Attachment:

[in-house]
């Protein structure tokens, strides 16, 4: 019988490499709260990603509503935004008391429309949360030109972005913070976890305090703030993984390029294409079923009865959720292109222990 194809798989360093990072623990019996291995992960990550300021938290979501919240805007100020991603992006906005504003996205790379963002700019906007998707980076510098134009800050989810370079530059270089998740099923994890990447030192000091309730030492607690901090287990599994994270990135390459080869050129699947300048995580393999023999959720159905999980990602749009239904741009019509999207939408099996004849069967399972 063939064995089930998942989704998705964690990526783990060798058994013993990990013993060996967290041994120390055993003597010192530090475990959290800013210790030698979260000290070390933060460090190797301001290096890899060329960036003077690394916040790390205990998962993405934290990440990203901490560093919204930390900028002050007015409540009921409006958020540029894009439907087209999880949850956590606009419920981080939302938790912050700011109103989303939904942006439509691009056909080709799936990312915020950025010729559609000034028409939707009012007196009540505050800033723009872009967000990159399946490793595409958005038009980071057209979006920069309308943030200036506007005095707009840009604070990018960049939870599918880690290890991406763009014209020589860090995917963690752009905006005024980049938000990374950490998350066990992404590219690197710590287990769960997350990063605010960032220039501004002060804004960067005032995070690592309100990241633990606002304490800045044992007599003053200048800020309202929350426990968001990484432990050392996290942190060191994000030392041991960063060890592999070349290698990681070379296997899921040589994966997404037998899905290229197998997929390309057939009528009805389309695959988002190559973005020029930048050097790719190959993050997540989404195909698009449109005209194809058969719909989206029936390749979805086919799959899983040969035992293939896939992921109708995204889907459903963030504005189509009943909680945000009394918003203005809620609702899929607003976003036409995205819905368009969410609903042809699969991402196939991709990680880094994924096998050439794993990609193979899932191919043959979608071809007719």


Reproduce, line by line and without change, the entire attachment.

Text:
[in-house]
């Protein structure tokens, strides 16, 4: 019988490499709260990603509503935004008391429309949360030109972005913070976890305090703030993984390029294409079923009865959720292109222990 194809798989360093990072623990019996291995992960990550300021938290979501919240805007100020991603992006906005504003996205790379963002700019906007998707980076510098134009800050989810370079530059270089998740099923994890990447030192000091309730030492607690901090287990599994994270990135390459080869050129699947300048995580393999023999959720159905999980990602749009239904741009019509999207939408099996004849069967399972 063939064995089930998942989704998705964690990526783990060798058994013993990990013993060996967290041994120390055993003597010192530090475990959290800013210790030698979260000290070390933060460090190797301001290096890899060329960036003077690394916040790390205990998962993405934290990440990203901490560093919204930390900028002050007015409540009921409006958020540029894009439907087209999880949850956590606009419920981080939302938790912050700011109103989303939904942006439509691009056909080709799936990312915020950025010729559609000034028409939707009012007196009540505050800033723009872009967000990159399946490793595409958005038009980071057209979006920069309308943030200036506007005095707009840009604070990018960049939870599918880690290890991406763009014209020589860090995917963690752009905006005024980049938000990374950490998350066990992404590219690197710590287990769960997350990063605010960032220039501004002060804004960067005032995070690592309100990241633990606002304490800045044992007599003053200048800020309202929350426990968001990484432990050392996290942190060191994000030392041991960063060890592999070349290698990681070379296997899921040589994966997404037998899905290229197998997929390309057939009528009805389309695959988002190559973005020029930048050097790719190959993050997540989404195909698009449109005209194809058969719909989206029936390749979805086919799959899983040969035992293939896939992921109708995204889907459903963030504005189509009943909680945000009394918003203005809620609702899929607003976003036409995205819905368009969410609903042809699969991402196939991709990680880094994924096998050439794993990609193979899932191919043959979608071809007719």